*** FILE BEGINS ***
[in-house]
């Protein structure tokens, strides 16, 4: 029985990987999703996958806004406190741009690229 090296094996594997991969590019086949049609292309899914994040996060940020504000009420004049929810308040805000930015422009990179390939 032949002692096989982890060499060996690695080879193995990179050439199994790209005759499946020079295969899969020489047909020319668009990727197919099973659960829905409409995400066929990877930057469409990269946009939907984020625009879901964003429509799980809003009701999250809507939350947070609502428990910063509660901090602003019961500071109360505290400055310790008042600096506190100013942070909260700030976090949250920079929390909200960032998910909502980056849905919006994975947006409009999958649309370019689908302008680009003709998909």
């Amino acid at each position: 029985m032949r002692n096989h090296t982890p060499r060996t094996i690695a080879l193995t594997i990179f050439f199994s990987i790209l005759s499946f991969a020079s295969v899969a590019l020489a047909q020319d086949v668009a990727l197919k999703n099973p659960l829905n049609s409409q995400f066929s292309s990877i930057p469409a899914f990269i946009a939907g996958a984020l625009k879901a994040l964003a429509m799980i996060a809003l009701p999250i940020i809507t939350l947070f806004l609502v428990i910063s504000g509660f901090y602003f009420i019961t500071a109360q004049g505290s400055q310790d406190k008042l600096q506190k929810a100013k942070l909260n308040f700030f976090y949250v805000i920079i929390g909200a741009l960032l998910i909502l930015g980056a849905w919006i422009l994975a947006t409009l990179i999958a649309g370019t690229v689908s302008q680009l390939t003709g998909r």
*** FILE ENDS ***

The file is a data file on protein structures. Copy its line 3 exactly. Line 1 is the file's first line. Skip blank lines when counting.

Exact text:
């Amino acid at each position: 029985m032949r002692n096989h090296t982890p060499r060996t094996i690695a080879l193995t594997i990179f050439f199994s990987i790209l005759s499946f991969a020079s295969v899969a590019l020489a047909q020319d086949v668009a990727l197919k999703n099973p659960l829905n049609s409409q995400f066929s292309s990877i930057p469409a899914f990269i946009a939907g996958a984020l625009k879901a994040l964003a429509m799980i996060a809003l009701p999250i940020i809507t939350l947070f806004l609502v428990i910063s504000g509660f901090y602003f009420i019961t500071a109360q004049g505290s400055q310790d406190k008042l600096q506190k929810a100013k942070l909260n308040f700030f976090y949250v805000i920079i929390g909200a741009l960032l998910i909502l930015g980056a849905w919006i422009l994975a947006t409009l990179i999958a649309g370019t690229v689908s302008q680009l390939t003709g998909r």